Misc. Items, trumpeter Jake Baldwin’s second record as a leader, will be released March 17th, 2023 on Shifting Paradigm. It features the talents of notable Twin Cities musicians Adam Harder Nussbaum on drums, Toivo Hannigan on guitar and Cody McKinney on electric bass, with seven compositions by Baldwin and three from Hannigan. Misc. Items showcases Baldwin’s ability to mesh the simple and melodic with the exploratory and textural.
Baldwin’s 2021 debut album as leader, Where You’re Planted, was described by Midwest Record as “Tasty modern stuff that easily sets your ears on fire.” He has followed up with an album that is familiar to his debut in some ways but also goes in some entirely new directions. The link between the two albums is Nussbaum’s drumming and Baldwin’s use of singable melodies and uncomplicated harmony.
Misc. Items explores the juxtaposition of beauty and tension. Hannigan’s soundscapes, Baldwin’s flowing lyricism, McKinney’s minimalist yet driving bass lines and Harder Nussbaum’s steadfast drumming give the listener the sense of being somewhere wide open with a storm brewing in the distance. “The choice to use electric guitar and electric bass instead of upright bass and piano was very deliberate and it allowed me to have the openness and spatial textures that I was hearing for these specific compositions,” says Baldwin. Unlike Where You’re Planted, which featured tunes written over a period of 10 years, all of these compositions were written in 2022. Misc. Items is ultimately about the changes a person goes through over the course of a year.
The album opens with Harder Nussbaum’s snare drum calling the listener to action on “To No One’s Surprise”. Trumpet and guitar share the first part of the melody and the band joins for the second A section onward. Baldwin wrote this tune after hearing the quote “to no one’s surprise and everyone’s sadness” referring to the passing of a beloved musician who struggled with addiction issues. Track two is a Hannigan composition entitled “Garfield Ave,” a rubato tribute to the street he lives on. It evokes the sound of Minneapolis on that first night of snow each winter.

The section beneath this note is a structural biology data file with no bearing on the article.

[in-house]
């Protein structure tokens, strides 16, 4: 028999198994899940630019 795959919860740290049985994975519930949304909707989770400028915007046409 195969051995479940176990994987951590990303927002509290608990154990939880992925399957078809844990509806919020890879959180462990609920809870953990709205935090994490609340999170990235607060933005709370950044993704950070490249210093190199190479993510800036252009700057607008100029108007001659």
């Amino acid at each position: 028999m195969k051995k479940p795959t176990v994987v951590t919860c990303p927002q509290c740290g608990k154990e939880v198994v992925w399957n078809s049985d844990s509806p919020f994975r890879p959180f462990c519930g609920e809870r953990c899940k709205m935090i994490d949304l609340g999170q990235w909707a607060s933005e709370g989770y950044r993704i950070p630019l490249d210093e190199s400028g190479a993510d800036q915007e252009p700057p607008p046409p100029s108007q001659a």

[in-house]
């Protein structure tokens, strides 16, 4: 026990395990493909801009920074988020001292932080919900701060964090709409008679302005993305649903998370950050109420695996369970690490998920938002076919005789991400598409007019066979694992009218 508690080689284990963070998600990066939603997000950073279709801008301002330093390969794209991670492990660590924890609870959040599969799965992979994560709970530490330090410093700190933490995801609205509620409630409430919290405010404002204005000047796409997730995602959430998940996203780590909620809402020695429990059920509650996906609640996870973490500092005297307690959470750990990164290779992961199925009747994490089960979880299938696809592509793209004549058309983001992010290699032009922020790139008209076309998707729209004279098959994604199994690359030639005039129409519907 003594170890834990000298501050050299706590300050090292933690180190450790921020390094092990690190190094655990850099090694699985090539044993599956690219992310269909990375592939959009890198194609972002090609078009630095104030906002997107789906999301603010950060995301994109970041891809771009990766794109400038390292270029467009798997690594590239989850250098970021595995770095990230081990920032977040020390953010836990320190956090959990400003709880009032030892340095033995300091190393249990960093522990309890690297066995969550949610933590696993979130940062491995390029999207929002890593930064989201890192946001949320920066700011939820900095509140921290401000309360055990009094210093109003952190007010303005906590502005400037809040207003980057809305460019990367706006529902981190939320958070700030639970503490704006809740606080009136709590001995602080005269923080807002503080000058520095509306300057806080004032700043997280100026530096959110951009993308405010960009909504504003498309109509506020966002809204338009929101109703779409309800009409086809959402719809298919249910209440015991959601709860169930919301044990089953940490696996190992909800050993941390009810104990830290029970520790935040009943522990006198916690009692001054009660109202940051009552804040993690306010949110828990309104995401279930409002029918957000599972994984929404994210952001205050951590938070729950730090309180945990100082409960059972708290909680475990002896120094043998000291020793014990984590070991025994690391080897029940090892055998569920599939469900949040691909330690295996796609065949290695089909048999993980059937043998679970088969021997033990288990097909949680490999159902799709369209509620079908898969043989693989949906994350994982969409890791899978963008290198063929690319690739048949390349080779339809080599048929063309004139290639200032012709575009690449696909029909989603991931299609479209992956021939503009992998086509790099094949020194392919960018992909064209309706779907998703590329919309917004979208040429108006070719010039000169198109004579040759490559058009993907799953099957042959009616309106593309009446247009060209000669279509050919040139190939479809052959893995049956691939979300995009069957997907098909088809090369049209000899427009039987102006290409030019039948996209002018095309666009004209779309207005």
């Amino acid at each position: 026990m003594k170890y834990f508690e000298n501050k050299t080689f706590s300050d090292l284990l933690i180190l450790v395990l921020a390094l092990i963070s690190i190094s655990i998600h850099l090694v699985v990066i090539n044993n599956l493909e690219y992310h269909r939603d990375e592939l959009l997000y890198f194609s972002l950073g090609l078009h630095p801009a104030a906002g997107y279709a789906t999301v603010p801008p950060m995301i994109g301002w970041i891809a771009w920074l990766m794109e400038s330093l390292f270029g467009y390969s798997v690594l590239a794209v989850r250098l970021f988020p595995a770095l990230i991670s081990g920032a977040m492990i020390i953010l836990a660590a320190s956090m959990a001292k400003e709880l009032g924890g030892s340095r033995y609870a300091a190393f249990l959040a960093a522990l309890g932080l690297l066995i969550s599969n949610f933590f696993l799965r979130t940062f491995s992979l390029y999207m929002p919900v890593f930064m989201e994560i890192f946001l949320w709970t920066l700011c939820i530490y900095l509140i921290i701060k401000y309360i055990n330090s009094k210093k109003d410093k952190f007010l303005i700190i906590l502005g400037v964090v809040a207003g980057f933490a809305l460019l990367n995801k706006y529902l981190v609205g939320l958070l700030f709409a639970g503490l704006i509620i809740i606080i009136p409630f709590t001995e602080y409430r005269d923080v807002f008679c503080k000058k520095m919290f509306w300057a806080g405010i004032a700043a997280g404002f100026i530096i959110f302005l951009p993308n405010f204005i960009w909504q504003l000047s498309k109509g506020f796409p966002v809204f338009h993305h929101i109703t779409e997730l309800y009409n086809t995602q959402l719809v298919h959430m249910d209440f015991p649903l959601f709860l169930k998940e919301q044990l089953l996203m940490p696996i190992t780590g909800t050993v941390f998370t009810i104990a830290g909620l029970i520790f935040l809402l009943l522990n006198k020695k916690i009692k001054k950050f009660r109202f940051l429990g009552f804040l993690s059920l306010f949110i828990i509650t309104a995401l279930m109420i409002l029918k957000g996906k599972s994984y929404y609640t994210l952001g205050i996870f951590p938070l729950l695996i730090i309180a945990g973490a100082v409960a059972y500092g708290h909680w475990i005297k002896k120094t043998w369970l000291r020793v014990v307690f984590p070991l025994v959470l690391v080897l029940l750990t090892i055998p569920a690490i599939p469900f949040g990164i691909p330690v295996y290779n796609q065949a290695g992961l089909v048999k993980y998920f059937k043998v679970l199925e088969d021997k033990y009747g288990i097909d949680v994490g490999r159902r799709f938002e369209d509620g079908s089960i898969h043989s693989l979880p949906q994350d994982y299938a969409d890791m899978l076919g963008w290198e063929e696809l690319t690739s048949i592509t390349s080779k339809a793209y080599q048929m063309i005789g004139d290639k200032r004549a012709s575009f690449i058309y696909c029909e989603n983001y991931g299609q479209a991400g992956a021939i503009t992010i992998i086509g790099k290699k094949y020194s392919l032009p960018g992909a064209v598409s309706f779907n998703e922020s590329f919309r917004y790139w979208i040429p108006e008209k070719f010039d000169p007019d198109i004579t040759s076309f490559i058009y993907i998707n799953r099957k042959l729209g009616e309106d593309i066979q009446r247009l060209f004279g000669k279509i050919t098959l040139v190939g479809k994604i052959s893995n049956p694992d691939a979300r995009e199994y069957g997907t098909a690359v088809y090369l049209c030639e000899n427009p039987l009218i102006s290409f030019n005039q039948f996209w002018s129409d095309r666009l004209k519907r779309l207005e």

Track three is the only traditional swinger on the tune. It’s entitled “Big Baby” as a nod to the Count Basie tune written by Neil Hefti, “Lil’ Darlin’. The next track, “Holds Water,” begins with a drum solo unfolding into a bass ostinato. The melody is played by guitar and then flugelhorn and is the only composition on the album where Baldwin is the only soloist. The abrupt change in the ending can best be described as cinematic. “Bad Wolf” is a straight 8th groove that serves as a breath between the more conventional first half of the album, and the more exploratory second half.
This more exploratory side of the record begins with the Hannigan composition “Dune,” a slow, doomy duet between trumpet and guitar giving way to a guitar heavy bridge and devolving into free improvisation, only to be skillfully snapped back into time by McKinney on bass. “Dune” is followed up by another Hannigan composition, “Doomsday Blues,” and the title says it all.
Next up is the two part tune “Manipedi,” which encompasses an Ornette Coleman-like free bop, heavy metal, free improvisation and ends with a triumphant indie rock outro where you can hear Baldwin accidentally kick over his water bottle in excitement at the song. The title track closes out the session and features McKinney and Hannigan creating counterpoints with each other as if playing musical tag.
Listeners will find Misc. Items to be an album worth visiting again and again because within the simplicity of all the tracks, the individual players add so many layers of subtlety that something new can be heard each time. This record is designed to be honest to Baldwin’s perception of himself and the world in which he wrote these tunes. Harder Nussbaum, McKinney, and Hannigan all shine as individuals and as a section. The trust and communication between each player can be clearly heard and each track is presented as honestly to each player’s personality. Perhaps the point is that miscellaneous items can sometimes be used together to create something greater than the sum of its parts.